Another double whammy!! Do you remember the t.v. game show ‘Press Your Luck?’ The contestants would be screaming ‘no whammy, no whammy’ knowing that a whammy would bring their score all the way back down to zero. They didn’t want a whammy, well as a birder, I have had three double whammy’s back to back to back! I’m fine with getting that kind of whammy!
First, Oh just a little visitor called a Scissor-tailed Flycatcher, and an elusive Virginia Rail on the same day. Then the next day a Purple Gallinule and an American Bittern. And now… in the same day, two amazing lifers, A Northern Wheatear and an Evening Grosbeak! I don’t know which one to be more excited about! The Evening Grosbeak being a bird very high up on my life-list hopefuls, or the Northern Wheatear, a bird completely off my radar, that was a rad surprise. Of course venturing out for these birds was very exciting!
Having a super cold was not helping and when I halfheartedly read a report of an Evening Grosbeak mid-week I knew I would not be seeing this bird. I was so out of my NyQuil coma’d mind that I actually forgot about it. I figured it would be long gone before I could even entertain chasing it. A few days later I saw the report of the Northern Wheatear and as I was readying myself to go see it when a friend called me. “Are you going to see the Wheatear? We were just there and now heading up to see the Evening Grosbeak.” The Evening Grosbeak, please tell me more about that, I’m not aware of that one!
I had completely lapsed about it! I didn’t realistically expect to see both of these birds and would be totally overjoyed to not strike out completely! Making the trip to the Wheatear under much excitement I came upon the scene to a few very polite birders who pointed out the bird for me right away! I caught a glimpse of it switching from perch to perch as I was assisted in finding it and quickly got my eyes on this stellar bird! I had vaguely mentioned in the last blog that this weeks entry may involve a bird that winters in Africa! I was eluding to this!
The Northern Wheatear has its summer range in Alaska and Northern Canada. It’s not supposed to be down my way at all. Birds in its eastern population migrate east through Greenland and Europe and winter in Africa. The Western population fly over the Bering Strait, continue west over Asia, also headed to Africa according to the bird guides. That is an amazing migration, and I am just blown away by this little bird! Considered an ‘old world’ flycatcher or a ‘new world’ thrush I had a hard time trying to make out this bird on it’s behavior alone. It didn’t make me think of a flycatcher and to me acted more like a Thrush, like a Robin or a Hermit Thrush. Albeit it didn’t act too much like those either, but when it was scurrying on the ground it had some thrush like qualities! What an immense bird and a very entertaining and sweet individual!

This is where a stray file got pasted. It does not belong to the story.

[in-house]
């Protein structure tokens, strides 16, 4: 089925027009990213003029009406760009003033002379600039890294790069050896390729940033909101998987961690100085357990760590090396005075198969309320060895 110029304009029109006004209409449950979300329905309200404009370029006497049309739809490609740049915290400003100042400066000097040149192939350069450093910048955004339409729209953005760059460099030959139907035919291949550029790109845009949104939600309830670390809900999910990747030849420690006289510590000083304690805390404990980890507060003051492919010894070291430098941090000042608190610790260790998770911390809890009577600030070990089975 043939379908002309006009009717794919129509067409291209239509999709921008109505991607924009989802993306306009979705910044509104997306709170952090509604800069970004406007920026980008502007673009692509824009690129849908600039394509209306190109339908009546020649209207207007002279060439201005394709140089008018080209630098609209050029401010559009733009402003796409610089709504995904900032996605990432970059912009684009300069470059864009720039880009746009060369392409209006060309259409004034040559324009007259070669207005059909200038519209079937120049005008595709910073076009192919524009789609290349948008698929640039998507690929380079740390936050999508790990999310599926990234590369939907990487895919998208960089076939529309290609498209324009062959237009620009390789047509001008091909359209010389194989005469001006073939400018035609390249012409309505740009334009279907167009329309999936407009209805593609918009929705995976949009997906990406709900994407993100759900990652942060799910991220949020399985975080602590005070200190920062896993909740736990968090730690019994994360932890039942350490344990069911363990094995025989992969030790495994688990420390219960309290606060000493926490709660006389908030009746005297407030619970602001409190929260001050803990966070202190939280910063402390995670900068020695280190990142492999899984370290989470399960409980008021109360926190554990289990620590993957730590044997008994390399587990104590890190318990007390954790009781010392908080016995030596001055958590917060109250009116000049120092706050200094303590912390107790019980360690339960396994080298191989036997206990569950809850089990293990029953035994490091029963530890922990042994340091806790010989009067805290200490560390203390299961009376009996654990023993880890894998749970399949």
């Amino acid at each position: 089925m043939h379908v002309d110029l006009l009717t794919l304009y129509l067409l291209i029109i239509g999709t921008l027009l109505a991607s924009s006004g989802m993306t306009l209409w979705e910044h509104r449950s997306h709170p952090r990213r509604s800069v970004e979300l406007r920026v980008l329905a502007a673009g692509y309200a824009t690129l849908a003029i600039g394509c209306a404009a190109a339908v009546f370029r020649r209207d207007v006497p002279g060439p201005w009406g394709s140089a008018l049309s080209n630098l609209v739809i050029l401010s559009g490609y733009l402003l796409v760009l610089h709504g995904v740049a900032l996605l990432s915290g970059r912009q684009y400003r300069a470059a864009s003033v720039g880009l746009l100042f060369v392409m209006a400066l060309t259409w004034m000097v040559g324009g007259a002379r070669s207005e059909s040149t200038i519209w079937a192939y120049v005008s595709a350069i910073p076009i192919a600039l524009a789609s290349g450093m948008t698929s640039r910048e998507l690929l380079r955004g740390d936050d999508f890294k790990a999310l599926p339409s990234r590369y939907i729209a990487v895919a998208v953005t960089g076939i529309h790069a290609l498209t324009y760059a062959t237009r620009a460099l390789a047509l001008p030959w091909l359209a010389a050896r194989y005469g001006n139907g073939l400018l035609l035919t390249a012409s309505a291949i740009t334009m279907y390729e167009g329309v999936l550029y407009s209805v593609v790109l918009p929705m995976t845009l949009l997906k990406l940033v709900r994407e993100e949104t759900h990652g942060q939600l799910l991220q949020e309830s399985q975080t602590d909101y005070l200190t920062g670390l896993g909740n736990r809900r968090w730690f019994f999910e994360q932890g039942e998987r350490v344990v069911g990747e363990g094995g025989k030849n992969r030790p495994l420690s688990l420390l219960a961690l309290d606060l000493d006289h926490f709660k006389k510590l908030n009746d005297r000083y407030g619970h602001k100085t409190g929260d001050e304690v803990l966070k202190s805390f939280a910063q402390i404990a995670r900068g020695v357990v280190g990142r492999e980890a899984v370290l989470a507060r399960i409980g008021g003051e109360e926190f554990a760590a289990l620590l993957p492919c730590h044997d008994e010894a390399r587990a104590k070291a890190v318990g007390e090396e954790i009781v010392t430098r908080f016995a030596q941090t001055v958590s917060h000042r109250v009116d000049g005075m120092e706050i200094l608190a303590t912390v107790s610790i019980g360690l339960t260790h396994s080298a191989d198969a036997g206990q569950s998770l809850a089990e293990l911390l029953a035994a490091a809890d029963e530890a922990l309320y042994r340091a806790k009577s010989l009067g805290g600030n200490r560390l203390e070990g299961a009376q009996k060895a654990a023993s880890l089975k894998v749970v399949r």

The bird spoiled all birders involved, and after going perch to perch on top of tiny shrubs and sticks it began picking nearby fences, traffic cones and even signs!
I loved watching the Wheatear run around and bob its tail, but I admit when it landed on the no stopping sign I thought that was the greatest!
Here is a video clip of the < wheatear >
As much as I enjoyed hangin’ with this bird, another type of nature called and I had to leave sooner then I would have liked. Exiting the park I felt my mind start to wander about that Evening Grosbeak. Should I go back to see the Wheatear some more or get a bit greedy and try for the second lifer of the day? With the ride being just a few miles the latter won out and I headed to the next park in hopes of yet another species.
This would prove to be the tougher of the two. As I arrived I felt a bit overwhelmed as far as where to go. I remembered to check the sighting details for some hints. That got me closer to the right spot and also told me this bird liked crab-apple trees. After parking I found three or four other birders. The bird had been out, even drinking from puddles but had largely been in hiding. One birder with a very keen eye put the whole group on the bird even though it was few layers back in the brush and forest. I got amazing looks in the binoculars, but lost track of the bird when I went for my camera to get a documentation photo. Whoa! What a bird! I had a perfect head on look at the bird and I was awestruck! It was overcast and rain seemed a possibility but it was a really nice peaceful place and I didn’t want to leave. I also really wanted a photo! The same birder who spotted it first got eyes on it again as it flew over the road and perched in a tree! It didn’t stay long, just a few seconds. But I had enough time to snap just three photo’s and take this video < Egrosbeak > I stayed around a bit longer just enjoying the serenity that was only disrupted by the presence of some raptors. It was a very amazing birding day! As the sun set I head out feeling very lucky and very happy to have had these experiences!
As we get closer to the dog days of winter I doubt I’ll be able to spoil this blog with more and more sightings of such rare birds! I mean how do you top these birds! I’m not greedy enough to even want to know! It has been really great and I am very happy and in disbelief of the amazing birds that have come this way! I hope for successful journeys for all these birds, their path may have taken them a bit off their normal routes but I hope they safely get where they are going! Thank you all for reading! Please click the links below for all things https://nursemothercaregiver.com/